- Convalescent plasma, which is plasma from people who have recovered from COVID-19 that contains different types of antibodies to fight the virus.
- Immunomodulators such as interferon that aim to quell the “cytokine storm” that can lead to life-threatening complications with COVID-19.
Saxinger puts these potential treatments in the too-soon-to-tell group because larger or better trials are still needed.
WATCH | Monoclonal antibodies on the sidelines:
The RECOVERY trial recently closed recruitment for its convalescent plasma study. In Canada this week, Dr. Donald Arnold, a hematologist at McMaster University who is helping lead Canada’s Convalescent Plasma for COVID-19 Research, or CONCOR trial, said the study is ongoing.
Canadian Blood Services (CBS) and Héma Québec supply convalescent plasma to doctors caring for patients with COVID-19 as part of CONCOR. CBS has said not all plasma from those who have recovered from the illness can be used as a therapy because some people might not have enough antibodies to protect others.
Chagla and Saxinger both said ivermectin, an anti-parasite drug, also needs further study in clinical trials.
“For a single trial to be truly practice changing, it has to be pretty watertight,” Saxinger said.
In the case of ivermectin, Saxinger said the research so far was based on a small number of people. Some participants were also given steroids, making it hard to tease out the impact of the anti-parasite portion of the treatment.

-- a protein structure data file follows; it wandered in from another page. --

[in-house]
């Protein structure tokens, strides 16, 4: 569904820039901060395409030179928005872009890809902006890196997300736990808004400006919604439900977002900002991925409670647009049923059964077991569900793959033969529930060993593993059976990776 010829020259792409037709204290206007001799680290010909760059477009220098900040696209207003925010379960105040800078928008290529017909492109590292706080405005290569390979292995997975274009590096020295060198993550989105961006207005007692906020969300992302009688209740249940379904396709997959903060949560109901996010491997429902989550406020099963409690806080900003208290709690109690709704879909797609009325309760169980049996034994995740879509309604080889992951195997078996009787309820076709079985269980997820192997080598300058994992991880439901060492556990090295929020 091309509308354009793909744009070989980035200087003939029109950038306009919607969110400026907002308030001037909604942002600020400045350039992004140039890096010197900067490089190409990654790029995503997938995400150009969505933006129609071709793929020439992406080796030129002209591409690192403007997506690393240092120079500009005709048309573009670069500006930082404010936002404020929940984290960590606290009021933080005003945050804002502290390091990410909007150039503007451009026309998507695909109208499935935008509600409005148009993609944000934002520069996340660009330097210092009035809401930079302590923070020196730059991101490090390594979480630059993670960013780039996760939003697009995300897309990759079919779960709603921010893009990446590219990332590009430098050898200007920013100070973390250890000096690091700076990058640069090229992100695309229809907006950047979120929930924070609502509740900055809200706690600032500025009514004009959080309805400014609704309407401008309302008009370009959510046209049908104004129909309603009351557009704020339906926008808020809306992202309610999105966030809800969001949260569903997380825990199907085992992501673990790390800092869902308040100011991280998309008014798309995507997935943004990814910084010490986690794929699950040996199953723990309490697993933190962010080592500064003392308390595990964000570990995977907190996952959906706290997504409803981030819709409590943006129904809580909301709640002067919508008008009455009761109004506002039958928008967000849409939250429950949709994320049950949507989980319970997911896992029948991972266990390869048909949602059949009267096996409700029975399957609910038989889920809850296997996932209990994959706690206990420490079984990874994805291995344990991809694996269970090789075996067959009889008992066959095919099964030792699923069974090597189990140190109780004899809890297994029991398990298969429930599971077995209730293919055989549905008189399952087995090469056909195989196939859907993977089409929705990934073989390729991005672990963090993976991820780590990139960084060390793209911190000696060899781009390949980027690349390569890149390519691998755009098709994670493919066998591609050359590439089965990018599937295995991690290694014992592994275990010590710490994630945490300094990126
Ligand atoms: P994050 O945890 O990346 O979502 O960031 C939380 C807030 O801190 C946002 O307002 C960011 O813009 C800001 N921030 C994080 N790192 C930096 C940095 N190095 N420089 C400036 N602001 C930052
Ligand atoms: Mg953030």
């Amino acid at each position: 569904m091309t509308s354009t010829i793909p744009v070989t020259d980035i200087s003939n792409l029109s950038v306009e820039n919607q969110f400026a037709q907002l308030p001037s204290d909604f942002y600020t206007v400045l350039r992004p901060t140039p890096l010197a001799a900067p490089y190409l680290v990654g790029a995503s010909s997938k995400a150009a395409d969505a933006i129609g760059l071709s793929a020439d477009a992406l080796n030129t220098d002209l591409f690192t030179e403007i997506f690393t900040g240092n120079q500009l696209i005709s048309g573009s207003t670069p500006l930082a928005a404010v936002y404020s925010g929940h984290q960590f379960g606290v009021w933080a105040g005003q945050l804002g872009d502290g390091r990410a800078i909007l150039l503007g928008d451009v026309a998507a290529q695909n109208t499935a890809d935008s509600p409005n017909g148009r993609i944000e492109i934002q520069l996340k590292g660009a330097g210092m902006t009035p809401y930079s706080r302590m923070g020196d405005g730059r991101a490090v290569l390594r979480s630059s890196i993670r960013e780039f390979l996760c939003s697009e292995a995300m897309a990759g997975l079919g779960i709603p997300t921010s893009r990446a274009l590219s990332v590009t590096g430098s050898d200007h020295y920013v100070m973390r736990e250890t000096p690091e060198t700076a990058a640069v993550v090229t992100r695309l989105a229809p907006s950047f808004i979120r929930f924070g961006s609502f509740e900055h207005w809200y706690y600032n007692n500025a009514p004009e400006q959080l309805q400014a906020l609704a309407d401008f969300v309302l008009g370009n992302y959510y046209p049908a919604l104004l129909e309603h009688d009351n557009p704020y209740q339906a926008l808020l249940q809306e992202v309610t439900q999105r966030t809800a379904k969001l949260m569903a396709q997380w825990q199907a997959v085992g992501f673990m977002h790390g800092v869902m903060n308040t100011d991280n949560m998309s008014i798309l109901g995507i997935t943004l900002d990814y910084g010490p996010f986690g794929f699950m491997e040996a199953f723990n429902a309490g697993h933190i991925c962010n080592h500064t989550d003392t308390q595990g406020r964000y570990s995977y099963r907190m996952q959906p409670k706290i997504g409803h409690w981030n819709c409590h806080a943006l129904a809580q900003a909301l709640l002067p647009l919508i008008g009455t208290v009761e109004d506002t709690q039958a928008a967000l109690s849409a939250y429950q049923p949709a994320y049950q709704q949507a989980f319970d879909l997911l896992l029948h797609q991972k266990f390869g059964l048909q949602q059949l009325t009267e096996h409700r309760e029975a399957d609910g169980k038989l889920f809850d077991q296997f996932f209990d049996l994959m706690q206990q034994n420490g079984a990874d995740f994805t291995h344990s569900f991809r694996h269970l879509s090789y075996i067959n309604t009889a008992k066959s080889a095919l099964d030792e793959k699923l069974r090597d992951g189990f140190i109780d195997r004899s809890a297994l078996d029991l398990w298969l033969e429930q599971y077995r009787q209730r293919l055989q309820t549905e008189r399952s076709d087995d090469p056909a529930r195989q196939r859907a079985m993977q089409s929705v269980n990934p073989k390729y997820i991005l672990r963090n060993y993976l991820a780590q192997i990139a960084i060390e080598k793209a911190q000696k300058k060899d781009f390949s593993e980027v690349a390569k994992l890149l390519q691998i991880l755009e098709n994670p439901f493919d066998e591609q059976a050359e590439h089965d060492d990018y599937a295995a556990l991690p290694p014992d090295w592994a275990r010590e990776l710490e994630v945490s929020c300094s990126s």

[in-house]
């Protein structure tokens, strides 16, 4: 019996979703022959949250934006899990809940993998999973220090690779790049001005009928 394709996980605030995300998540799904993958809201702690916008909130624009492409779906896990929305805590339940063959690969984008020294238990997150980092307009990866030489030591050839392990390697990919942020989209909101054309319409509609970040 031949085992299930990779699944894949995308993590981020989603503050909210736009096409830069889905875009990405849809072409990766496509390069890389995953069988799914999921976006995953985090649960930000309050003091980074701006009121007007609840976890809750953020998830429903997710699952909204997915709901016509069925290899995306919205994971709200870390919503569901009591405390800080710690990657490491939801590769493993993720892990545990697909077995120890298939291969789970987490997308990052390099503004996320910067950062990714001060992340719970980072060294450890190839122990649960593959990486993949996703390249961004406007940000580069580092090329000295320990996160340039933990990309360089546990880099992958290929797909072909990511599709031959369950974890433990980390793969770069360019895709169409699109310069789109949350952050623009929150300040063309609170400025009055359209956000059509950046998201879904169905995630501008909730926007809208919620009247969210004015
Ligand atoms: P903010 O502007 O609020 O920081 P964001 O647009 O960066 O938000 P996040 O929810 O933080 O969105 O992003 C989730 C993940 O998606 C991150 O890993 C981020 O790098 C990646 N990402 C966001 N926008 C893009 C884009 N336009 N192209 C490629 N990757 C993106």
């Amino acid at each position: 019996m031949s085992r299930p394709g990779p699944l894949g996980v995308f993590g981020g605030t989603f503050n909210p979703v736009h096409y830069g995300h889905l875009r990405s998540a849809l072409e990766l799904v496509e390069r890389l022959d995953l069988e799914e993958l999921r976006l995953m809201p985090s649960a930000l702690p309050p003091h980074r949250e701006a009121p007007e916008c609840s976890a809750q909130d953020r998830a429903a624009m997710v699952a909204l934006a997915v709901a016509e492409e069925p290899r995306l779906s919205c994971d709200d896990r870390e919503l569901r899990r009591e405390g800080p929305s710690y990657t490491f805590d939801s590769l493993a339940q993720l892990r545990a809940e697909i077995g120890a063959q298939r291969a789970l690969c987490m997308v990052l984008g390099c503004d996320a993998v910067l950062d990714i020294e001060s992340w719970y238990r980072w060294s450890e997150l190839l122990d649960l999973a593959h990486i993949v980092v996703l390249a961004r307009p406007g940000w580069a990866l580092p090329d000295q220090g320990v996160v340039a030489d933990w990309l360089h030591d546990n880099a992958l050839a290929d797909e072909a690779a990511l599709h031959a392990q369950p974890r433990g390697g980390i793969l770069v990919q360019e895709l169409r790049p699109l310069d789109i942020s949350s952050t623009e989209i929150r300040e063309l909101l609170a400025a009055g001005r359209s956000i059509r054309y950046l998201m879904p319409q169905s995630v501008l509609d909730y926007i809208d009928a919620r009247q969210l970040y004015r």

Also, earlier test tube-based research into ivermectin used much higher concentrations than what’s given to humans, Saxinger said. Giving highly concentrated drugs to people can often be too toxic and result in side-effects.
Most large clinical trials for COVID-19 treatments that have reported results so far have been for patients hospitalized with the illness.
But most people recover at home.
Last week, Canadian and international researchers with the COLCORONA study of colchicine put out a press release about the effects of the gout drug in outpatients with COVID-19. Saxinger said she’s “provisionally excited” but awaits more data to draw any conclusions about the use of colchicine.
Chagla said outpatient COVID-19 studies are beneficial because they keep people out of overburdened hospitals.
But such multi-centre studies running in multiple countries can also be difficult to set up, especially since health-care systems are already stretched. Contracts and insurance paperwork can also bog down the trials and could be eased by regulators such as Health Canada, he said.
“Outpatient trials are super hard to fund,” Chagla said. “It’s hard to navigate.”
Dr. Kwadwo Kyeremanteng, an intensive care and palliative care physician in Ottawa, said many patients critically ill with COVID-19 were having to go on dialysis due to blood clotting. It was a surprising feature of the disease last spring.
“We aggressively began putting blood thinners on board earlier in their course,” Kyeremanteng recalled. “This is more subjective, I would say, but it appeared that patients were doing better as a result.”
Blood thinners continue to be used to treat moderate COVID-19 in hospitalized patients.
Despite all of the advances in treatments, Saxinger sees greater potential in prevention from public health measures such as physical distancing, masking and staying close to home while Canada reaches better vaccine coverage.
“At the end of the day, medical treatments against a viral and inflammatory illness are always going to be disappointing compared to just preventing the illness,” she said. “Any kind of treatment that reduces really severe outcomes doesn’t actually reduce people getting sick and doesn’t actually reduce people spreading it to others.”